The worse thing is that Peikoff blames philosophy for his failure to achieve happiness. He says, “In the morning, when I am writing philosophy, I dread getting to the desk and having to put more hours on it.” He also says that “philosophy is a continual misery.”

However, he points out that he did find some kind of happiness “for the first time” in his life at the age of 81, but that is because he gave up philosophy and started writing fiction. But before he began his tryst with fiction writing, there are two other activities that he tried. Here’s an excerpt from my transcription of his podcast:
“I knew when I retired that there were three arts that I always loved… that I wanted to try. I started with sculpture—the instructor very nicely said that I don’t think you are going to get it. Then I went to piano. After I had practiced a piece for many months I asked the instructor to tell me whether I can play it. Just say: ‘yes’ or ‘no’. He paused and said, “You are close”… But I realized that I didn’t have it and I got disillusioned with piano. My last hope was fiction, which I had stayed away from because it is language and words… And I thought it was writing and I don’t want to get into language and words. But I tried. I started with short stories because even I can’t imagine going with something as big as a novel. I made up three short stories, and when I read them after sometime, I disliked each one.”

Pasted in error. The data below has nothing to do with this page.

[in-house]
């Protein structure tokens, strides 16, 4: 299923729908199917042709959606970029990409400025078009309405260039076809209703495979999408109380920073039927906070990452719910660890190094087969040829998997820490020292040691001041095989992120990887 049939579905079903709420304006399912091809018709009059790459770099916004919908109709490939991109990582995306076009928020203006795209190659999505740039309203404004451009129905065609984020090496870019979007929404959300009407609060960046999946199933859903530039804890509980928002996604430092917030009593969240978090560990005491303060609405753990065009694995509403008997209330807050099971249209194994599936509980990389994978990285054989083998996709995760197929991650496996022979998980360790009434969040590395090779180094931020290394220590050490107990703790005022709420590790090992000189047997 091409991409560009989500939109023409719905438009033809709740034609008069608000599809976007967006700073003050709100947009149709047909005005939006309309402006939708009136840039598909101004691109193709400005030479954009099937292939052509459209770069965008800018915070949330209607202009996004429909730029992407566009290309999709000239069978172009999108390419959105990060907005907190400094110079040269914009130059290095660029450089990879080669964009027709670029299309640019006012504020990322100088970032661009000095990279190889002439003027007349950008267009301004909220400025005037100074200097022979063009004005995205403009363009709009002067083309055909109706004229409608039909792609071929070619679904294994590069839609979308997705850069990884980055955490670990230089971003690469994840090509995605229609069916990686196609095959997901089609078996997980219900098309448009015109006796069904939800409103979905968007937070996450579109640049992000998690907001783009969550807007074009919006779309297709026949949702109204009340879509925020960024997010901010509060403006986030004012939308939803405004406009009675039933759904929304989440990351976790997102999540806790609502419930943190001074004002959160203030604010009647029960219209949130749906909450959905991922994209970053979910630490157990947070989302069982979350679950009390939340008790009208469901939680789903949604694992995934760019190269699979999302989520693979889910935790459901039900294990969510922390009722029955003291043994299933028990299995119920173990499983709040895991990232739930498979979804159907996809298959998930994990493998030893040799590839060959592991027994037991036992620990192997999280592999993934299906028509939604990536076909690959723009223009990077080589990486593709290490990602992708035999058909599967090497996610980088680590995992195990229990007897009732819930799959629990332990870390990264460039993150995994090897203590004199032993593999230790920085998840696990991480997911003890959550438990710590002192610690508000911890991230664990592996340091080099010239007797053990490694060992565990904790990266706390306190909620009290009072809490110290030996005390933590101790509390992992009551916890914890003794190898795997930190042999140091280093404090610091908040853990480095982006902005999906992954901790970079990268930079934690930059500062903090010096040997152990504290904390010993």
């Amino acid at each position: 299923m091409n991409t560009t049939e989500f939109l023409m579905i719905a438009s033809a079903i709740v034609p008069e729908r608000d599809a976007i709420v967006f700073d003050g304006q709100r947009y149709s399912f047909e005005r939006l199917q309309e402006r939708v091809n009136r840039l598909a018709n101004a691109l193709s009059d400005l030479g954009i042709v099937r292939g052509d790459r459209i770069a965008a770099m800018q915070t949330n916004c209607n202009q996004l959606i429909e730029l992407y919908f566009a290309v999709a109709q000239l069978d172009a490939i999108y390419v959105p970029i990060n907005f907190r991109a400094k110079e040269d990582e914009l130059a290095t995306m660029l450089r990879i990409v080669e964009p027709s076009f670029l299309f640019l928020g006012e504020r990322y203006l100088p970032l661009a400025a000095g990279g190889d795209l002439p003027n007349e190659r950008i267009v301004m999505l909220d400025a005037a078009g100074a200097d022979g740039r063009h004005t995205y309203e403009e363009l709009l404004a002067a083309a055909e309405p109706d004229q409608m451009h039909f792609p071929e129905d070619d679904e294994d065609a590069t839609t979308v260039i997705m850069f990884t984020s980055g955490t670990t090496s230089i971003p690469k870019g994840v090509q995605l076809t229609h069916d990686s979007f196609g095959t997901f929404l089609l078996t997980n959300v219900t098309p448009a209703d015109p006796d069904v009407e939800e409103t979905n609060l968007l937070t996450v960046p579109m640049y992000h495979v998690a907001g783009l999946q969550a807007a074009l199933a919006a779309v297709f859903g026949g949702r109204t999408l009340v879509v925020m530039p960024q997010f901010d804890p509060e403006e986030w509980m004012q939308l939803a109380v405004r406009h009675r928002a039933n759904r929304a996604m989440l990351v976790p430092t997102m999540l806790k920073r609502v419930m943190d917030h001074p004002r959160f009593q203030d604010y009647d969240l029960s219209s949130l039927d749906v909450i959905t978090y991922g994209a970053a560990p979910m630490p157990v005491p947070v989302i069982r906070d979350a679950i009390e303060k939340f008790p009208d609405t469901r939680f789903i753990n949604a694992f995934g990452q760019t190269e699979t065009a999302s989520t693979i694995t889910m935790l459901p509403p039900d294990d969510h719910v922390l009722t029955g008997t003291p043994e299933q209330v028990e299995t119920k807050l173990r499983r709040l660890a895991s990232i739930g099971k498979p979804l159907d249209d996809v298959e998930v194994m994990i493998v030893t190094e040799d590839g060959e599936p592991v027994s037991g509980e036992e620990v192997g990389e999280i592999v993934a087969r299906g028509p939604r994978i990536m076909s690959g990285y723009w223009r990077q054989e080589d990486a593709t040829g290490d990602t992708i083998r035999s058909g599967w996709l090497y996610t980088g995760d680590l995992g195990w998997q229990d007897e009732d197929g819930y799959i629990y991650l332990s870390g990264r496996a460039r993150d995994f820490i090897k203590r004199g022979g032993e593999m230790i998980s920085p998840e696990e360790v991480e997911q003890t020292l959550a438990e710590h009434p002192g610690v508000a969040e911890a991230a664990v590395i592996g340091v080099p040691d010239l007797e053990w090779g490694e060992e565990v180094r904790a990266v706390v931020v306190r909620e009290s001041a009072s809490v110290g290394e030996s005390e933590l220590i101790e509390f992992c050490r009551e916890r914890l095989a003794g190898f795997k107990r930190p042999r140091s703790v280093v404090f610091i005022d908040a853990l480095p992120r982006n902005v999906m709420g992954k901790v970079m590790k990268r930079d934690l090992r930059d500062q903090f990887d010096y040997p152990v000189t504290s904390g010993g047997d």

Towards the end of his podcast, Peikoff says:
“I am really enthusiastic about this part of my life. And I wonder how happier life would be if I just started out writing fiction and that’s it, but I probably won’t because… what I wanna know is what is true about the world first. So maybe it is in right order. In any event, I am happy to say that this time the answer to the question is yes.”
This really is a strange podcast from Leonard Peikoff. I am still trying to make sense of it. 

Monday, 25 September 2017

How to Grow the Middle Class

Politicians are always talking about growing the middle class. But what policies can actually accomplish that goal? Watch this short economics video to find out.

Sunday, 24 September 2017

Laughing at Communism: The Death of Stalin

Nathaniel Branden: Why I Am A Neo-Objectivist

Nathaniel Branden, in his Power of Self Esteem lecture, suggests that he prefers to call himself a Neo-Objectivist because his past experience with Objectivism has made him aware of the flaws in Objectivist ethics.

He remarks (in a dismissive manner) that the general Objectivist environment has always been plagued with moral problems, and therefore a Neo-Objectivist ethics is needed to inspire rational, moral and life-serving behavior.